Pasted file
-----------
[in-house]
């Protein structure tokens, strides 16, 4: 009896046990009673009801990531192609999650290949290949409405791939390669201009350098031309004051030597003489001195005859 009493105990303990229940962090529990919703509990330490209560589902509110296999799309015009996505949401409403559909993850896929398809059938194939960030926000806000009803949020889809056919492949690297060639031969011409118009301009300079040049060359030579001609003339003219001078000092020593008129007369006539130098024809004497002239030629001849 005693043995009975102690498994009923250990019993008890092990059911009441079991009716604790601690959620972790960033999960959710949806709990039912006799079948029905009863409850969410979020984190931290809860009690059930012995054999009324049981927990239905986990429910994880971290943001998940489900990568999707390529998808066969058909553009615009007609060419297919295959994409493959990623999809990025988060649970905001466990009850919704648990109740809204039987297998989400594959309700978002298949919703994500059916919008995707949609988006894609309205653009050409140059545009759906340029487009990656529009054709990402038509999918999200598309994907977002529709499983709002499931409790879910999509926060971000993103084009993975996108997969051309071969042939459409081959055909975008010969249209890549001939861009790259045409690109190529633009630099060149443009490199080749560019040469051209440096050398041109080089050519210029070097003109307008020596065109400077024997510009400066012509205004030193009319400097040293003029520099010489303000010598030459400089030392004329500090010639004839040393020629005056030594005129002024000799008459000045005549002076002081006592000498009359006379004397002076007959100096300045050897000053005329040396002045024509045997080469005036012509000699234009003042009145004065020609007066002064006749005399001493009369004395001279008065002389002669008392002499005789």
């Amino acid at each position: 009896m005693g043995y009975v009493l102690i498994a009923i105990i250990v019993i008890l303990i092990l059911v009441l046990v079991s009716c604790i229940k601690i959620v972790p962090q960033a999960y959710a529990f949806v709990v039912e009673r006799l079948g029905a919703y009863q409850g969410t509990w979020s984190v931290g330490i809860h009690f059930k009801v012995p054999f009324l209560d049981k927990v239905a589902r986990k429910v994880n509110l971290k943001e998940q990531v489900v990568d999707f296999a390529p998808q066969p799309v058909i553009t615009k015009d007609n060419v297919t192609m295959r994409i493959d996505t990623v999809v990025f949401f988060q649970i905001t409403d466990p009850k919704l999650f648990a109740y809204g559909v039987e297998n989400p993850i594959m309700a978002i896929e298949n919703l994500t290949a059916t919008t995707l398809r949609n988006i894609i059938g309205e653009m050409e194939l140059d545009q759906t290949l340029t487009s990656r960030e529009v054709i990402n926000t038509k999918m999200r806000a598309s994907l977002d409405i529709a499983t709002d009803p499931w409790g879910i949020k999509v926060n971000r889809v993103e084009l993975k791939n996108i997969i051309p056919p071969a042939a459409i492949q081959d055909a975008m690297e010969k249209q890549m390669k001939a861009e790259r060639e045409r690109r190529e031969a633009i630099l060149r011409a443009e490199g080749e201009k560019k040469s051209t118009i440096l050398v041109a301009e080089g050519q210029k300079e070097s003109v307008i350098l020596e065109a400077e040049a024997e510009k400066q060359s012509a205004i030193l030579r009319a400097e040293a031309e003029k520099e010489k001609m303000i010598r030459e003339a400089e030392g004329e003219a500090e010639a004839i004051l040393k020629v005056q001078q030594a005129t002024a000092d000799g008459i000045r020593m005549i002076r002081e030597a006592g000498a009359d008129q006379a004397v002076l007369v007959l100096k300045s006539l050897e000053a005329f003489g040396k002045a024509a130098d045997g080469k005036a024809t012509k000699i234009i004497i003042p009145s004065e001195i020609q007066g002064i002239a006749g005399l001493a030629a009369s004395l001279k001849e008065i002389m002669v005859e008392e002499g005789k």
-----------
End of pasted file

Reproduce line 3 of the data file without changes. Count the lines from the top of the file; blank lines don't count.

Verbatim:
């Amino acid at each position: 009896m005693g043995y009975v009493l102690i498994a009923i105990i250990v019993i008890l303990i092990l059911v009441l046990v079991s009716c604790i229940k601690i959620v972790p962090q960033a999960y959710a529990f949806v709990v039912e009673r006799l079948g029905a919703y009863q409850g969410t509990w979020s984190v931290g330490i809860h009690f059930k009801v012995p054999f009324l209560d049981k927990v239905a589902r986990k429910v994880n509110l971290k943001e998940q990531v489900v990568d999707f296999a390529p998808q066969p799309v058909i553009t615009k015009d007609n060419v297919t192609m295959r994409i493959d996505t990623v999809v990025f949401f988060q649970i905001t409403d466990p009850k919704l999650f648990a109740y809204g559909v039987e297998n989400p993850i594959m309700a978002i896929e298949n919703l994500t290949a059916t919008t995707l398809r949609n988006i894609i059938g309205e653009m050409e194939l140059d545009q759906t290949l340029t487009s990656r960030e529009v054709i990402n926000t038509k999918m999200r806000a598309s994907l977002d409405i529709a499983t709002d009803p499931w409790g879910i949020k999509v926060n971000r889809v993103e084009l993975k791939n996108i997969i051309p056919p071969a042939a459409i492949q081959d055909a975008m690297e010969k249209q890549m390669k001939a861009e790259r060639e045409r690109r190529e031969a633009i630099l060149r011409a443009e490199g080749e201009k560019k040469s051209t118009i440096l050398v041109a301009e080089g050519q210029k300079e070097s003109v307008i350098l020596e065109a400077e040049a024997e510009k400066q060359s012509a205004i030193l030579r009319a400097e040293a031309e003029k520099e010489k001609m303000i010598r030459e003339a400089e030392g004329e003219a500090e010639a004839i004051l040393k020629v005056q001078q030594a005129t002024a000092d000799g008459i000045r020593m005549i002076r002081e030597a006592g000498a009359d008129q006379a004397v002076l007369v007959l100096k300045s006539l050897e000053a005329f003489g040396k002045a024509a130098d045997g080469k005036a024809t012509k000699i234009i004497i003042p009145s004065e001195i020609q007066g002064i002239a006749g005399l001493a030629a009369s004395l001279k001849e008065i002389m002669v005859e008392e002499g005789k």